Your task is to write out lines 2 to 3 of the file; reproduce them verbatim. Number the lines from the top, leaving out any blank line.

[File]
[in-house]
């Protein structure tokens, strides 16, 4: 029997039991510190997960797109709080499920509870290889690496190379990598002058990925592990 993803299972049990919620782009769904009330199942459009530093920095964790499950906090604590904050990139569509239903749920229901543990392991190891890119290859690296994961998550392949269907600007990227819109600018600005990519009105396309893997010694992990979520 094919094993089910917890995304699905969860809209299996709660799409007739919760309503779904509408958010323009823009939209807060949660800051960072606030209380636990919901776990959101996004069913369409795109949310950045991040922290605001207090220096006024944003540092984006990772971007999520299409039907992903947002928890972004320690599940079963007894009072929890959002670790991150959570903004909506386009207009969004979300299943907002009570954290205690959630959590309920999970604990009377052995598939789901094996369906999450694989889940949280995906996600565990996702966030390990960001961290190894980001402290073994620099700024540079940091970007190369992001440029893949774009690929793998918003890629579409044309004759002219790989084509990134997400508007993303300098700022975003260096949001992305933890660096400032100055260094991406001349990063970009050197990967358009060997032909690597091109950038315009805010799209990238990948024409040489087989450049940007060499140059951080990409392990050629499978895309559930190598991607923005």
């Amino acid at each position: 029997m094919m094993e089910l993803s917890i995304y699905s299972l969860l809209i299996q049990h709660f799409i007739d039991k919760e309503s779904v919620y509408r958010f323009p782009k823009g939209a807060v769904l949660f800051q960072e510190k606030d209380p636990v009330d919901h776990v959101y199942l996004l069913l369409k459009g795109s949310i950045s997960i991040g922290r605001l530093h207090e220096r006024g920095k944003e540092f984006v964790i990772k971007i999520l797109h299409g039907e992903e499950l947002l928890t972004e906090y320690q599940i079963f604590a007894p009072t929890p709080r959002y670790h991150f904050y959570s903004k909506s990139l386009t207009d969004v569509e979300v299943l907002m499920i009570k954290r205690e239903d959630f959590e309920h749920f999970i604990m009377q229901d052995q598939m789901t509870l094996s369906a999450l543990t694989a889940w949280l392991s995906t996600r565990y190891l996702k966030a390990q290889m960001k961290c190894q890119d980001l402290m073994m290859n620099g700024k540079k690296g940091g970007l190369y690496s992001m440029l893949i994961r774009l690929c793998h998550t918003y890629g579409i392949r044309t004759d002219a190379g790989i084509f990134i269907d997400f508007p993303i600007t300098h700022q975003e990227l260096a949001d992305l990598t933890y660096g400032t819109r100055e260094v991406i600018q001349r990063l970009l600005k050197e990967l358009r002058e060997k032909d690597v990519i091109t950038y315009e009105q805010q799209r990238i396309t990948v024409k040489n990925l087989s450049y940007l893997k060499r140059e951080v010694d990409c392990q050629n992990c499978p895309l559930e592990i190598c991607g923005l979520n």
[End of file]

């Protein structure tokens, strides 16, 4: 029997039991510190997960797109709080499920509870290889690496190379990598002058990925592990 993803299972049990919620782009769904009330199942459009530093920095964790499950906090604590904050990139569509239903749920229901543990392991190891890119290859690296994961998550392949269907600007990227819109600018600005990519009105396309893997010694992990979520 094919094993089910917890995304699905969860809209299996709660799409007739919760309503779904509408958010323009823009939209807060949660800051960072606030209380636990919901776990959101996004069913369409795109949310950045991040922290605001207090220096006024944003540092984006990772971007999520299409039907992903947002928890972004320690599940079963007894009072929890959002670790991150959570903004909506386009207009969004979300299943907002009570954290205690959630959590309920999970604990009377052995598939789901094996369906999450694989889940949280995906996600565990996702966030390990960001961290190894980001402290073994620099700024540079940091970007190369992001440029893949774009690929793998918003890629579409044309004759002219790989084509990134997400508007993303300098700022975003260096949001992305933890660096400032100055260094991406001349990063970009050197990967358009060997032909690597091109950038315009805010799209990238990948024409040489087989450049940007060499140059951080990409392990050629499978895309559930190598991607923005």
């Amino acid at each position: 029997m094919m094993e089910l993803s917890i995304y699905s299972l969860l809209i299996q049990h709660f799409i007739d039991k919760e309503s779904v919620y509408r958010f323009p782009k823009g939209a807060v769904l949660f800051q960072e510190k606030d209380p636990v009330d919901h776990v959101y199942l996004l069913l369409k459009g795109s949310i950045s997960i991040g922290r605001l530093h207090e220096r006024g920095k944003e540092f984006v964790i990772k971007i999520l797109h299409g039907e992903e499950l947002l928890t972004e906090y320690q599940i079963f604590a007894p009072t929890p709080r959002y670790h991150f904050y959570s903004k909506s990139l386009t207009d969004v569509e979300v299943l907002m499920i009570k954290r205690e239903d959630f959590e309920h749920f999970i604990m009377q229901d052995q598939m789901t509870l094996s369906a999450l543990t694989a889940w949280l392991s995906t996600r565990y190891l996702k966030a390990q290889m960001k961290c190894q890119d980001l402290m073994m290859n620099g700024k540079k690296g940091g970007l190369y690496s992001m440029l893949i994961r774009l690929c793998h998550t918003y890629g579409i392949r044309t004759d002219a190379g790989i084509f990134i269907d997400f508007p993303i600007t300098h700022q975003e990227l260096a949001d992305l990598t933890y660096g400032t819109r100055e260094v991406i600018q001349r990063l970009l600005k050197e990967l358009r002058e060997k032909d690597v990519i091109t950038y315009e009105q805010q799209r990238i396309t990948v024409k040489n990925l087989s450049y940007l893997k060499r140059e951080v010694d990409c392990q050629n992990c499978p895309l559930e592990i190598c991607g923005l979520n």